Conflicts of interest comprise financial interests, activities, and relationships within the past 3 years including but not limited to employment, affiliation, grants or funding, consultancies, honoraria or payment, speaker's bureaus, stock ownership or options, expert testimony, royalties, donation of medical equipment, or patents planned, pending, or issued.

Err on the side of full disclosure.

If you have no conflicts of interest, check "No potential conflicts of interest" in the box below. The information will be posted with your response.

Not all submitted comments are published. Please see our commenting policy for details.

Limit 140 characters
Limit 3600 characters or approximately 600 words
    Original Investigation
    Health Policy
    December 15, 2020

    Prevalence of Informal Caregiving in States Participating in the US Patient Protection and Affordable Care Act Balancing Incentive Program, 2011-2018

    Author Affiliations
    • 1Perelman School of Medicine, Department of Medicine, University of Pennsylvania, Philadelphia
    • 2Hospital of the University of Pennsylvania, Philadelphia
    • 3Leonard Davis Institute for Health Economics, University of Pennsylvania, Philadelphia
    • 4Corporal Michael J. Crescenz Veterans Affairs Medical Center, Philadelphia, Pennsylvania
    JAMA Netw Open. 2020;3(12):e2025833. doi:10.1001/jamanetworkopen.2020.25833
    Key Points

    Question  Was the Balancing Incentives Program, designed under the US Patient Protection and Affordable Care Act to shift long-term care out of institutions and into the home, associated with changes in the prevalence and frequency of informal caregiving or changes in caregiver well-being from 2011 to 2018?

    Findings  In this cohort study of 38 343 participants, the Balancing Incentives Program was associated with increased daily caregiving and improvements in caregiver sleep, a marker of well-being. These benefits accrued mainly to caregivers of higher socioeconomic status.

    Meaning  These findings were consistent with the goals of the Balancing Incentives Program but suggest disparities in caregiver stress by socioeconomic status.

    Abstract

    Importance  The Balancing Incentives Program (BIP), established under the 2010 Patient Protection and Affordable Care Act provided federal funding for states to shift long-term care out of institutional settings and into the home. However, the association of its implementation with informal caregiving is not known.

    Objective  To evaluate the association between BIP participation and the prevalence and frequency of informal caregiving and socioeconomic disparities among caregivers.

    Design, Setting, and Participants  The cohort study included respondents to the 2011-2018 American Time Use Survey in BIP-adopting states and non–BIP-adopting states.

    Exposure  Living in a state that had implemented the BIP after program implementation had begun (April 2012 to April 2018).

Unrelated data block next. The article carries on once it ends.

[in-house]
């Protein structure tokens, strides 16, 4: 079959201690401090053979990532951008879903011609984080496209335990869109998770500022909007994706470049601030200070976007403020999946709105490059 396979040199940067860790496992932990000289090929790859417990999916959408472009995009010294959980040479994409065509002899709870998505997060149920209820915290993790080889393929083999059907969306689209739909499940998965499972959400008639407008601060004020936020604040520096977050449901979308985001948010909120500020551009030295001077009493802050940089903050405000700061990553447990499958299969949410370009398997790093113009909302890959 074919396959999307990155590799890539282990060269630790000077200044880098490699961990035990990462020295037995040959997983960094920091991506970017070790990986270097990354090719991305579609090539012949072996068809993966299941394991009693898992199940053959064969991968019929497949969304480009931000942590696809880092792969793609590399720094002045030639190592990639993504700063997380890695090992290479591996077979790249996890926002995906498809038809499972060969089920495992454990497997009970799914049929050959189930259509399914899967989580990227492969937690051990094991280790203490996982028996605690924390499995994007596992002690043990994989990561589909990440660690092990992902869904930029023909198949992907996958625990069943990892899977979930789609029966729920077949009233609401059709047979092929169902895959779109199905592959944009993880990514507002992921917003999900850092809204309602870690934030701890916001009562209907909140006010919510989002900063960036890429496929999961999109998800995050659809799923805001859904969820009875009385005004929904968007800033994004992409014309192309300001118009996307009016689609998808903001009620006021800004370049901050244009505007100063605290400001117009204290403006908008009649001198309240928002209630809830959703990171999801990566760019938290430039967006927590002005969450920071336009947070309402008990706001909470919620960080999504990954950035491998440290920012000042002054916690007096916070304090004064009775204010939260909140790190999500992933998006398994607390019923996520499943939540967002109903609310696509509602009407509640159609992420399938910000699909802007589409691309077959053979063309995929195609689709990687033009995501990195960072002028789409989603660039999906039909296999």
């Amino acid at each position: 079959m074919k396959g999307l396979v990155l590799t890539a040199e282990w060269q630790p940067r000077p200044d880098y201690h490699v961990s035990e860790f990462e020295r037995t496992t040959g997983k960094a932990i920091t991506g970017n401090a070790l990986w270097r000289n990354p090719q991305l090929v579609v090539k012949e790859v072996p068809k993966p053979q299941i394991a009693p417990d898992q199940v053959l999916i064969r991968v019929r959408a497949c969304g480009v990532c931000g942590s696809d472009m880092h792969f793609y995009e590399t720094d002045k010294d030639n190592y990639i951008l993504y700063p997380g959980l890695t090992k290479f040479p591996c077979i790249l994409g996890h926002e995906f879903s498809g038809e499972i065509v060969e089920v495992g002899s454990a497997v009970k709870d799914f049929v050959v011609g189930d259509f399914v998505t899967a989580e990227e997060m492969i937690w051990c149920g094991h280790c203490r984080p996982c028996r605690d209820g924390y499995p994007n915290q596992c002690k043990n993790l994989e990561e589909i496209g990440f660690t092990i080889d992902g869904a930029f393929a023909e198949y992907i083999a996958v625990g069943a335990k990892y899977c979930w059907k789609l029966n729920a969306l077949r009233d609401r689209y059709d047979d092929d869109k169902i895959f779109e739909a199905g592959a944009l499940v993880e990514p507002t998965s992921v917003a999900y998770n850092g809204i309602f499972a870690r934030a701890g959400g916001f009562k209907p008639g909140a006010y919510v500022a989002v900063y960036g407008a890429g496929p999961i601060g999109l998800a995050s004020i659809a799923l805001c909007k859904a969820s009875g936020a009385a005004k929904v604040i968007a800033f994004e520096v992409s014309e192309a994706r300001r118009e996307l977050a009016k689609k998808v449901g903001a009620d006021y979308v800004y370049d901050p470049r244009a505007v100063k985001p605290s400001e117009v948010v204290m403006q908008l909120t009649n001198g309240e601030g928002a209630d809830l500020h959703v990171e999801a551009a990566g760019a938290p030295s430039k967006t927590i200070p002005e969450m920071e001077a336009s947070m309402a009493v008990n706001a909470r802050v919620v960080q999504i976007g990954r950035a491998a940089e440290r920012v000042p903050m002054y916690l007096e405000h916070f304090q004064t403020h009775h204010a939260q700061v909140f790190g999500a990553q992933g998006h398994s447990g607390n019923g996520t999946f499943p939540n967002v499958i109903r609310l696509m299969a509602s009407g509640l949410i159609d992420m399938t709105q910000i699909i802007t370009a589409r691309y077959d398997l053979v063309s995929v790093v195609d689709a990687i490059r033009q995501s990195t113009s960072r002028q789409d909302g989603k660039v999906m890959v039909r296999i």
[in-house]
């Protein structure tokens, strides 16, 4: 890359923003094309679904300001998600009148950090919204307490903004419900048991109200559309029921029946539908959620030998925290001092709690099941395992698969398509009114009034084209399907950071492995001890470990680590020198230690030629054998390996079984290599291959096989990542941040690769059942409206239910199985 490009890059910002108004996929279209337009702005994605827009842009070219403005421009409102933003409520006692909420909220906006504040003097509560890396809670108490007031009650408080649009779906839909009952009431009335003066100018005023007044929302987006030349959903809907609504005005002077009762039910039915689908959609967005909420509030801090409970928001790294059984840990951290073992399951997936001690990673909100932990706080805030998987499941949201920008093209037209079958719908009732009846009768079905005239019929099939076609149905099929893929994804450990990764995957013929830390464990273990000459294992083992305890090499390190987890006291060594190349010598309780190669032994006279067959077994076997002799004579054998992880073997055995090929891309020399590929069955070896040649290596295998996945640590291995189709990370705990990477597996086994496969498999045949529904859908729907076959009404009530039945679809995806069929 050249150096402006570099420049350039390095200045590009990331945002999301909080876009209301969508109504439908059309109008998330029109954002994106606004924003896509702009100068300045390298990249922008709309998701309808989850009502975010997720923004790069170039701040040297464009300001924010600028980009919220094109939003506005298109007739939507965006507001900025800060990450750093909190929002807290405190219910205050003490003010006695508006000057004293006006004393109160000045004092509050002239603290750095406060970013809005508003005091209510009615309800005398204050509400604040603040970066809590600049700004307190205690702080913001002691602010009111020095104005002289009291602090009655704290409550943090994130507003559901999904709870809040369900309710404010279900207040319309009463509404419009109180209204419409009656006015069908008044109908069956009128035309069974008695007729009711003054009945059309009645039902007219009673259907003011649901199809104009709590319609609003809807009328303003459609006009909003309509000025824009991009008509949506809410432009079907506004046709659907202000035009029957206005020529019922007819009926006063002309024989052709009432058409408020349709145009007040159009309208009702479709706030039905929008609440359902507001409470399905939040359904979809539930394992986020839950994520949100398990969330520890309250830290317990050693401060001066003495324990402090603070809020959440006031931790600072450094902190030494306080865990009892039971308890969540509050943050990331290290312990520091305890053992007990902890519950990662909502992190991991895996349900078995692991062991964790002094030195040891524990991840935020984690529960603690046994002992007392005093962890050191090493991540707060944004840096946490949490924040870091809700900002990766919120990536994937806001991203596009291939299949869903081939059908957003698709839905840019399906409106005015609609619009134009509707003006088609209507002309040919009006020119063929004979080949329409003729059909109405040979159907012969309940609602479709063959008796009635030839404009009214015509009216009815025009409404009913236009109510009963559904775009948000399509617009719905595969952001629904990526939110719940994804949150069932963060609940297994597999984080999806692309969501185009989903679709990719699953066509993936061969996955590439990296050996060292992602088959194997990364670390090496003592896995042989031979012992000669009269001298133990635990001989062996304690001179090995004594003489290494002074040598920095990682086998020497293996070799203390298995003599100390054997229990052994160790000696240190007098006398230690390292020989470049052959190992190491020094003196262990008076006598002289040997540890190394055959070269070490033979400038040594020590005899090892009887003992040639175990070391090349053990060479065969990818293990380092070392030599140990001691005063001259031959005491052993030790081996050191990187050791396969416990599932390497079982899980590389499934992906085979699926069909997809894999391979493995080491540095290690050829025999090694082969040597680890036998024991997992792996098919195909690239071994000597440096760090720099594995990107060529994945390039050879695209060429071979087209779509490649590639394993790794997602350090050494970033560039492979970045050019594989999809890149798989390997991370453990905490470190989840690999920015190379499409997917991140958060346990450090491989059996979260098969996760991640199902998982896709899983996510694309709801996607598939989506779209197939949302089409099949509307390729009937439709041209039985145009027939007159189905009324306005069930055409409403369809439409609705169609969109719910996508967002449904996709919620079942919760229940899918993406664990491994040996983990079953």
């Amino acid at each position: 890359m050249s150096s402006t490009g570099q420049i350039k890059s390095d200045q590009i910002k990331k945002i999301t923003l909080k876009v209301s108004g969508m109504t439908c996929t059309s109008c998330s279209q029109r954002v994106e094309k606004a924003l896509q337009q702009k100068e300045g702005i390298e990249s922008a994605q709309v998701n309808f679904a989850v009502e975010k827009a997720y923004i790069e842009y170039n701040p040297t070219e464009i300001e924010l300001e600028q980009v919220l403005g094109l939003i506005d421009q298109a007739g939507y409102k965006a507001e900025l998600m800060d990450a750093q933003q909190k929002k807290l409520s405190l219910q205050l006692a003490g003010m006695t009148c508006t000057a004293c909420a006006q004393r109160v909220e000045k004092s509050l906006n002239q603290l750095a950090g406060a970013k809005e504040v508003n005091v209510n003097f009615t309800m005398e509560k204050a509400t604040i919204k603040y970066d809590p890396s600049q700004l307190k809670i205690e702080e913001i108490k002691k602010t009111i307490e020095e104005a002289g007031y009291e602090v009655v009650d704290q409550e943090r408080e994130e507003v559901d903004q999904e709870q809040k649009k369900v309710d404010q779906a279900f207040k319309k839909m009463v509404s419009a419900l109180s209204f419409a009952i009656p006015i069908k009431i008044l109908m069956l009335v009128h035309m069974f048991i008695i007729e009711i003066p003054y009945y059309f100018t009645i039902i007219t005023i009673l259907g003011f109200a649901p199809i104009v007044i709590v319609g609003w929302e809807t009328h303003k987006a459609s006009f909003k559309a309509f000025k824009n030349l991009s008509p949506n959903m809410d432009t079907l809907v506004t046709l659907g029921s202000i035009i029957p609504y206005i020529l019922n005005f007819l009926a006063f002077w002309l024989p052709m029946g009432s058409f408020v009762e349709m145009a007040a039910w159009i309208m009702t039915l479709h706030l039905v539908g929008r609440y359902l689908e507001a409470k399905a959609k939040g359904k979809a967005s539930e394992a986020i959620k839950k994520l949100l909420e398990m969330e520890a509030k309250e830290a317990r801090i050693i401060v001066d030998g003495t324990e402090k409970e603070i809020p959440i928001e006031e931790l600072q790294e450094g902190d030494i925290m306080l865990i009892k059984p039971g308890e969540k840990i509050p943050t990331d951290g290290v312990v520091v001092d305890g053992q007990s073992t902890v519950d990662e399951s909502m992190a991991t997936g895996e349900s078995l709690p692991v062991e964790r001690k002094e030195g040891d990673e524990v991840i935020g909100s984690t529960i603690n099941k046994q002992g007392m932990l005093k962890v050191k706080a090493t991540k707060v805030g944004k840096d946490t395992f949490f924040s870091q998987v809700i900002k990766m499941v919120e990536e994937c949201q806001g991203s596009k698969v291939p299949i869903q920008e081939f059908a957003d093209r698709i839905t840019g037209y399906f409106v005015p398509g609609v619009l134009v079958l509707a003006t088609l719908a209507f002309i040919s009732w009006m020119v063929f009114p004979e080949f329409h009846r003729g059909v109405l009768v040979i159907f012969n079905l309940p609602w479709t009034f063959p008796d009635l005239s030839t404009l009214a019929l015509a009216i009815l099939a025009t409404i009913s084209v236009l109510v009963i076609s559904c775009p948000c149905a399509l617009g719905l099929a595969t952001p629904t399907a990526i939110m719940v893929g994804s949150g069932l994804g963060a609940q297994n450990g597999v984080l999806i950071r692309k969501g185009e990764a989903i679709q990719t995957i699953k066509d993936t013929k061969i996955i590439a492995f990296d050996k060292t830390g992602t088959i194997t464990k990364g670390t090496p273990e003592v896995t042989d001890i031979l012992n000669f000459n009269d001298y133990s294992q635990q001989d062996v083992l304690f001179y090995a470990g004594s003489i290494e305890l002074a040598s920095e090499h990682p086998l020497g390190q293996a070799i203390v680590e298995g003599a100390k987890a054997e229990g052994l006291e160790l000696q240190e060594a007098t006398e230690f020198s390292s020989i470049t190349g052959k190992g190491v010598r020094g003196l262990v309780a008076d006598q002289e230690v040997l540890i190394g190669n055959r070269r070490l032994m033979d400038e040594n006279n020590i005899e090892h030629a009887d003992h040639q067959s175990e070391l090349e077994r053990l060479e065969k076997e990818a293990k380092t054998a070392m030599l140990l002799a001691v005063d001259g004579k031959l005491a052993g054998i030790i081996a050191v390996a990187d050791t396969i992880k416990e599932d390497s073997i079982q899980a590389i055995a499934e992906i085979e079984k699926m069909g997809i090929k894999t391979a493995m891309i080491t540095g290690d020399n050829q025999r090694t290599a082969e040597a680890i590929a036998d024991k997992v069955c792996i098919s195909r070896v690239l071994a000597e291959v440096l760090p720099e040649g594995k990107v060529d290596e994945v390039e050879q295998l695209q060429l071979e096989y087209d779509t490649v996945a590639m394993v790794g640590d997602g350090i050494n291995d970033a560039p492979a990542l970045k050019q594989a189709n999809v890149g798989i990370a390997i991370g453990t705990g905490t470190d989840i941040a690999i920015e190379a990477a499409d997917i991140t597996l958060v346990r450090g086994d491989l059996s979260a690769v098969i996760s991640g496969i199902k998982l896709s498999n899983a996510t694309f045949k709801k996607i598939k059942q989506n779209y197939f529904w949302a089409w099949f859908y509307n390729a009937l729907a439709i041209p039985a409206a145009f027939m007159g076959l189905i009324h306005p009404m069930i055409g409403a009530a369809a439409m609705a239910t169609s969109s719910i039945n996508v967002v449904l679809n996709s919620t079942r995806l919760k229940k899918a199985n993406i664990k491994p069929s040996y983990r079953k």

Main Outcomes and Measures  Prevalence of caregiving among all respondents, frequency of caregiving, and minutes of daily sleep, a marker of well-being. Differences-in-differences (DID) regression analysis was used to compare these outcomes between BIP-adopting states and non–BIP-adopting states.

    Results  The study included 38 343 respondents in BIP-adopting states (median age, 47 years [interquartile range (IQR), 31-61 years]; 51.9% women), of whom 7428 were caregivers (median age, 51 years [IQR, 37-61 years]; 55.6% women), and 26 437 respondents in non–BIP-adopting states (median age, 48 years [IQR, 32-62 years]; 52.7% women), of whom 5527 were caregivers (median age, 52 years [IQR, 38-62 years]; 57.9% women). There was no change in the prevalence of caregiving between BIP-adopting and non–BIP-adopting states after program implementation (DID, 0.00%; 95% CI, −0.01% to 0.01%). Caregivers in BIP-adopting states were more likely to provide daily care after implementation (DID, 3.2%; 95% CI, 0.3%-6.0%; P = .03) and report increased time sleeping (DID, 15.6 minutes; 95% CI, 4.9-26.2 minutes; P = .005) compared with caregivers in non–BIP-adopting states. This association was more pronounced among caregivers with more education (DID, 25.1 minutes; 95% CI, 6.5-43.8 minutes; P = .01) and higher annual family income (DID, 16.9 minutes; 95% CI, 5.9-27.9 minutes; P = .004) compared with caregivers in non–BIP-adopting states who had the same education and income levels, respectively.

    Conclusions and Relevance  In this cohort study, the BIP was associated with increased daily caregiving and improved caregiver well-being. However, it may have disproportionately benefited caregivers of higher socioeconomic status, potentially exacerbating disparities in caregiver stress. Future policies should aim to mitigate this unintended consequence.

    Introduction

    Spending on long-term services and supports (LTSS) for people with functional limitations is projected to increase substantially over the coming decades in the US.1 To address this growth, recent policies have incentivized states to shift LTSS out of institutional settings and into homes. One such policy is the Patient Protection and Affordable Care Act Balancing Incentives Program (BIP), which provided $2.4 billion of enhanced Medicaid matching funds between 2011 and 2015 to states that made dedicated changes to their long-term care enrollment processes to encourage care delivery in the home and in community-based settings.